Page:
After regional polls, is Le Pen further away from the presidency?

The French far right, like Macron’s centrists, performed poorly in recent regional polls, while conservatives gained.

Marine Le Pen, a member of parliament and leader of the French far-right National Rally (Rassemblement National) party, wearing a protective face mask, attends the questions to the government session at the National Assembly in Paris, France, June 22, 2021 [Gonzalo Fuentes/Reuters]
Marine Le Pen, a member of parliament and leader of the French far-right National Rally (Rassemblement National) party, wearing a protective face mask, attends the questions to the government session at the National Assembly in Paris, France, June 22, 2021 [Gonzalo Fuentes/Reuters]

Paris, France – France’s far-right National Rally party did not receive the victories many pundits and opinion polls had predicted in the first round of Sunday’s regional elections, a sharp setback for Marine Le Pen as she looks to cement her party’s legitimacy before next year’s presidential race.

While regional elections do not typically carry significant weight in France, analysts kept a close eye on this year’s race seeking clues into next year’s critical vote.

Pre-election polls projected the National Rally could take half of the country’s 12 mainland regions.

But the far-right party ended up only narrowly taking the lead in one race – the southern Provence-Alpes-Côte d’Azur region.

Overall, the Nationally Rally carried only 19 percent of the vote nationwide – worse than its performance in 2015’s regional elections.

“Our voters did not come out,” Le Pen said on Sunday, urging supporters to “mobilise their efforts” for next weekend’s runoff.

Jean-Yves Camus, a political scientist specialising in the far right, told Al Jazeera: “Those who intended to vote for the National Rally largely stayed at home.”

Voter turnout reached historic lows on Sunday, with only a third of the electorate participating.

Camus warned that it would be misleading to compare regional elections with a presidential race, where turnout is much higher.

Nearly 78 percent of the electorate participated in the 2017 presidential elections, when Le Pen made it to the final round, ultimately losing against Emmanuel Macron.

Since then, the 52-year-old has worked tirelessly to “de-demonise” the far-right party’s image to appeal to more mainstream voters.

Founded by her father Jean-Marie Le Pen in 1972, the party has long been accused of anti-Semitism, racism and xenophobia.

Le Pen has publicly distanced herself and the party from her father, who has been fined multiple times for Holocaust denialism.

In 2018, she changed its name from the National Front to the National Rally, stating the old label was a “psychological barrier” to voters.

Since then, the image of the party in the eyes of some has shifted.

A study published in April by the left-leaning think tank Jean-Jaures found that 35 percent had an unfavourable view of the party in April 2021 compared with 50 percent in 2019.

“It’s a radical evolution,” Max-Valentin Robert, one of the co-authors of the study, told Al Jazeera.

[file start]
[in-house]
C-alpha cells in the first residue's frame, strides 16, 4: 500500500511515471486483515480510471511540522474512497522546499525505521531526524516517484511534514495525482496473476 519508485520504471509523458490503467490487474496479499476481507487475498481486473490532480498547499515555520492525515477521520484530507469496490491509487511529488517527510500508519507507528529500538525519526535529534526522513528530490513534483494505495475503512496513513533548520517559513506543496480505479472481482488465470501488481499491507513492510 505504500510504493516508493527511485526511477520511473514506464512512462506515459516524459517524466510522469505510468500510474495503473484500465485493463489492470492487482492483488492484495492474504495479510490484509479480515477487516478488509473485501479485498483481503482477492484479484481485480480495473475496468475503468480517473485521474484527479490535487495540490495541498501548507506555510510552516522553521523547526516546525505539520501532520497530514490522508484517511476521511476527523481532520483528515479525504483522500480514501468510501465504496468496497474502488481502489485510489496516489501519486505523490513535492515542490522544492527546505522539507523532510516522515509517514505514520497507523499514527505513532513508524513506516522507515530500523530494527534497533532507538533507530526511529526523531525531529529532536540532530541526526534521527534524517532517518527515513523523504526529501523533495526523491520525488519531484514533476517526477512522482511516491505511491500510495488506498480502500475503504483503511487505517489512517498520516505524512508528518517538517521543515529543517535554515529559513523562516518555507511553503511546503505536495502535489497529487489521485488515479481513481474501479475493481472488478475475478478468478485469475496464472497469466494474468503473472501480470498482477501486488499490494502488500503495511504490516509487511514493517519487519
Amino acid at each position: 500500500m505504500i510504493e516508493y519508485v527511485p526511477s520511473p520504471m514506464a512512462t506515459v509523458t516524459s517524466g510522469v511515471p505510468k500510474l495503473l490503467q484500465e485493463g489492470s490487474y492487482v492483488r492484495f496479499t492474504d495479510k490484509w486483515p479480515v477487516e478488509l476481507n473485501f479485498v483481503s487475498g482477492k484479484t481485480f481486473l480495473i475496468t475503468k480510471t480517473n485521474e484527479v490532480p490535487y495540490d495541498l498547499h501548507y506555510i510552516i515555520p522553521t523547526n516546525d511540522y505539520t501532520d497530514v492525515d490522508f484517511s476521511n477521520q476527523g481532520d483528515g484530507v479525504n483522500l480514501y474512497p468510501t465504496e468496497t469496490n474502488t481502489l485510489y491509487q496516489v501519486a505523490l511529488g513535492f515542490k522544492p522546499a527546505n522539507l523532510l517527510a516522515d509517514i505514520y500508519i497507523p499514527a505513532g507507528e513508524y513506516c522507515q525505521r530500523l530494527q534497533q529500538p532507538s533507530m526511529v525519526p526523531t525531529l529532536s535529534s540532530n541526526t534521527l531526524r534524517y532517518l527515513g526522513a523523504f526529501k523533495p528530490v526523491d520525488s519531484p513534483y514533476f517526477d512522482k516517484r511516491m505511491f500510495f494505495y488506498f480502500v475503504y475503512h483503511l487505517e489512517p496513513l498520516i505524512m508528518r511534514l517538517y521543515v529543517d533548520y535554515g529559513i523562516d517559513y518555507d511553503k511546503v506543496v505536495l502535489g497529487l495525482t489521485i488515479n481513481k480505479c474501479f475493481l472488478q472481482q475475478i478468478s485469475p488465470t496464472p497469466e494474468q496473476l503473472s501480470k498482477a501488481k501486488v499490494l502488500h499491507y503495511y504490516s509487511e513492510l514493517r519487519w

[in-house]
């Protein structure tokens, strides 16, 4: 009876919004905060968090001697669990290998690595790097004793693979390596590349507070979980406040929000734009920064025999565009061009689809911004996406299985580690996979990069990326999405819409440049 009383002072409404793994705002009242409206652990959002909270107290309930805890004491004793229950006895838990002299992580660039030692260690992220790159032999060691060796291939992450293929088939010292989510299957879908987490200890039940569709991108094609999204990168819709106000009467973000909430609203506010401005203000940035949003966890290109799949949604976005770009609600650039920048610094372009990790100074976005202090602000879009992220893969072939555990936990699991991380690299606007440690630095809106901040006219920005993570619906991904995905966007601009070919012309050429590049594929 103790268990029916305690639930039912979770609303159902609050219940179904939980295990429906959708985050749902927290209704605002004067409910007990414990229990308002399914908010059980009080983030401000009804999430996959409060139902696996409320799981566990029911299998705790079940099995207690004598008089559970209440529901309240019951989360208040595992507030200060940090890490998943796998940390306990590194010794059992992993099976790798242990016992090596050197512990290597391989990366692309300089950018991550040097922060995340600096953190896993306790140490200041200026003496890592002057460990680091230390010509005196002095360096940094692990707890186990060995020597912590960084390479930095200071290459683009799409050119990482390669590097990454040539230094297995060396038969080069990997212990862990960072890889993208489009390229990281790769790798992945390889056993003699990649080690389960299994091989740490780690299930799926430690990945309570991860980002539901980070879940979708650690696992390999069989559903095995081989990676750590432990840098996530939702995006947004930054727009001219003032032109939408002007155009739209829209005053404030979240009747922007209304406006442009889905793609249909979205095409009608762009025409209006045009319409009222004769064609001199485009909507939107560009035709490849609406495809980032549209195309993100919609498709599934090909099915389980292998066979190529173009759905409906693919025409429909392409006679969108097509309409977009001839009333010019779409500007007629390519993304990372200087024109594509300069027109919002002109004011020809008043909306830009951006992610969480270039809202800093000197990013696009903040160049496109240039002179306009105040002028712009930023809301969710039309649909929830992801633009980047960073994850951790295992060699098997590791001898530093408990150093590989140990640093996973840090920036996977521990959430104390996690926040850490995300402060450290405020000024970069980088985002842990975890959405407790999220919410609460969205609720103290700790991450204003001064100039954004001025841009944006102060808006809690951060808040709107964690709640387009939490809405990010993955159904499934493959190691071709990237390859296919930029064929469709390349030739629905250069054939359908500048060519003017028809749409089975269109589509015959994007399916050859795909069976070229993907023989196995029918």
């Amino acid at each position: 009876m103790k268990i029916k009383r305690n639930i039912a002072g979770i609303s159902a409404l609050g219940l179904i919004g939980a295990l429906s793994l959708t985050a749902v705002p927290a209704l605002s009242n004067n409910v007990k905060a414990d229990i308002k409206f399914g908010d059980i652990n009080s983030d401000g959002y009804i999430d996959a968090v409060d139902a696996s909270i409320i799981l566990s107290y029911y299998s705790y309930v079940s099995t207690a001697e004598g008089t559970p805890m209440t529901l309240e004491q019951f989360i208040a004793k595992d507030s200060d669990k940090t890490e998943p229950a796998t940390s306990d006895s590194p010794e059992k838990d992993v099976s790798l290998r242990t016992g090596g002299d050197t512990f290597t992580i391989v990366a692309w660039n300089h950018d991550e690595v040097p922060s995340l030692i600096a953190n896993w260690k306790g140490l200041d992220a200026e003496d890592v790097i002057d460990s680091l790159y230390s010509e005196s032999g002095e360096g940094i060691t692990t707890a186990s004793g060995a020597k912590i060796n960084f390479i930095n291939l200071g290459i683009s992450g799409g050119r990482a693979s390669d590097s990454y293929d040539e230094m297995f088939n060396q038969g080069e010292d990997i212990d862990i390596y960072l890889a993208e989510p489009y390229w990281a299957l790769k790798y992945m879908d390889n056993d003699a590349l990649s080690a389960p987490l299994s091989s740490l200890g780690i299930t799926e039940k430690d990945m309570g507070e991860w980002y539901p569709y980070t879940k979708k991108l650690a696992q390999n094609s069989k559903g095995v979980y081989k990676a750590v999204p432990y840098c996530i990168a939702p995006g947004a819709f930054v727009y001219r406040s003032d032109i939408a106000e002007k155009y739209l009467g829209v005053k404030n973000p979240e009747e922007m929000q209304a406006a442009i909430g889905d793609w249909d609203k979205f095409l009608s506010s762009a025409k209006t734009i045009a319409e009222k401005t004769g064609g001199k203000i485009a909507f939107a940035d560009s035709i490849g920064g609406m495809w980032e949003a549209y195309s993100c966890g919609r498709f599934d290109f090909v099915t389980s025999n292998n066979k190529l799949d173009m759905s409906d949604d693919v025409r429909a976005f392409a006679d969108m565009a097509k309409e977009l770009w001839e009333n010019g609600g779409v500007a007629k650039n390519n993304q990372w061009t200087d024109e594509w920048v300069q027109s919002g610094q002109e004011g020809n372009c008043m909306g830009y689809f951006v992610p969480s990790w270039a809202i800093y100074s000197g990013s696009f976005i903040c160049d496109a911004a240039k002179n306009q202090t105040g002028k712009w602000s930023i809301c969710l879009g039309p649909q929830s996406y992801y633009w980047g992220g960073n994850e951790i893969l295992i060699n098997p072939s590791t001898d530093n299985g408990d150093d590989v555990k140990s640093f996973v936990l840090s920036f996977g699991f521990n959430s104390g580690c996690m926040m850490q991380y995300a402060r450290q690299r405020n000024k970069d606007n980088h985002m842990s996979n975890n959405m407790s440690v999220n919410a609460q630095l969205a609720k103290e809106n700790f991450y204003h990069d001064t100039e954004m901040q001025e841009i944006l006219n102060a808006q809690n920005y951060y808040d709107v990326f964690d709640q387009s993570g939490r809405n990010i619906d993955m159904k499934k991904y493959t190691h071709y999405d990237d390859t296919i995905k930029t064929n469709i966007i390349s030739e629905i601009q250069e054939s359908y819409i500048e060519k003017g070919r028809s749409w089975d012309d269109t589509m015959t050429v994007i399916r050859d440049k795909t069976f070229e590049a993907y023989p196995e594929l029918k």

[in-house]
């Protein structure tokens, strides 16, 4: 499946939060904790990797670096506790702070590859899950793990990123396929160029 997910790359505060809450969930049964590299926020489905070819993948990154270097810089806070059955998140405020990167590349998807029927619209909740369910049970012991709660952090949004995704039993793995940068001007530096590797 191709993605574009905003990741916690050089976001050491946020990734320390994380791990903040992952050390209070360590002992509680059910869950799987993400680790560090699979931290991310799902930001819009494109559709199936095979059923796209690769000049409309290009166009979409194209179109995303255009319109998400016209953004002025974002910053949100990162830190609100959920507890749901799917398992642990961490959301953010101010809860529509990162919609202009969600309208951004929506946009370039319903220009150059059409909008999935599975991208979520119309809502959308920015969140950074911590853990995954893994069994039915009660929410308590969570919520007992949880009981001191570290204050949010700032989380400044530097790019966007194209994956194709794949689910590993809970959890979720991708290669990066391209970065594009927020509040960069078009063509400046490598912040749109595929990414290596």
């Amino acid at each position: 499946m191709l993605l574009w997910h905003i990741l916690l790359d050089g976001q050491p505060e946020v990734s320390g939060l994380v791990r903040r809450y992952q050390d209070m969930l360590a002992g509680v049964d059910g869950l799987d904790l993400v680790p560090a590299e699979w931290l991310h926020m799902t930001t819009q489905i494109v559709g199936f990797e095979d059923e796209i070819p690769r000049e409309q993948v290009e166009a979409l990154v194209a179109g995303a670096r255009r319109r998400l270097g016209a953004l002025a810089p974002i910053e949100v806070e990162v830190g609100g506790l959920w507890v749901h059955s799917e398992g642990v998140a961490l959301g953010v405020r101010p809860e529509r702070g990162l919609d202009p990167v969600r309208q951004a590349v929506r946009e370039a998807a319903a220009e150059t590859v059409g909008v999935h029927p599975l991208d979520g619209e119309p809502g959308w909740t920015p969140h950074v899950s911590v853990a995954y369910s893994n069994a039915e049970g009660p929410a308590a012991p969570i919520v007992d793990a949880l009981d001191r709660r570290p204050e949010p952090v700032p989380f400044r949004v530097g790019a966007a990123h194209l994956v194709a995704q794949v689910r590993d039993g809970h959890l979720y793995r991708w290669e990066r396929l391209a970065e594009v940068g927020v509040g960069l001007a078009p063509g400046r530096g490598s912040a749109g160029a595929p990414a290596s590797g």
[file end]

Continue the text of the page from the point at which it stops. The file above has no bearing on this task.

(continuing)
The report also predicted that for the first time, Le Pen stood a chance to defeat Macron in 2022.

To do so, however, it argued she would have to win over a significant share of mainstream conservative voters.

If Sunday’s regional elections offered any clues, it is that Le Pen has not roped in those voters just yet.

Macron ‘has no party’

The mainstream conservative party, Les Republicains, fared better than expected, taking in 29 percent of the nationwide vote.

Xavier Bertrand, an incumbent who secured a surprise healthy lead in the Hauts-de-France region, told supporters: “We have released this region from the jaws of the National Front.”

Originally forecast as a close race, Bertrand, who is also running for president next year, took in more than 41 percent of the vote while the far-right candidate, Sebastién Chenu, captured only 24 percent.

Macron’s centrist party, La République en Marche, walked away from Sunday’s first round with particularly disastrous results, taking in only 10 percent of the nationwide vote and leading in none of the 12 mainland regions.

“Macron’s issue is that he has a good chance of being re-elected next year, but his issue is that he has no party,” Camus said.

Macron and Le Pen are preparing for a rerun of the 2017 vote, with both standing a chance at reaching the second round again.

In recent months, both have been attempting to appeal to the same conservative electorate.

By leaping right, Macron’s party has been accused of helping de-stigmatise the far right and its hardline stances on immigration, Islam, secularism and crime.

Meanwhile, in recent months, questions of identities have played an increasing role on the French political stage from debates about the influence of so-called “Islamo-leftism” – a conspiracy theory that links Muslim activists and the left wing in furthering a certain agenda – to efforts banning gender-inclusive language in French classrooms.

Looking ahead, after their recent flops, Le Pen and Macron are urging voters to head to the polls for next weekend’s runoff, warning about the dangers of abstention.

“To let abstention win is to make democracy lose,” Prime Minister Jean Castex tweeted on Monday morning, adding that voting was every citizen’s “responsibility”.

Source: Al Jazeera

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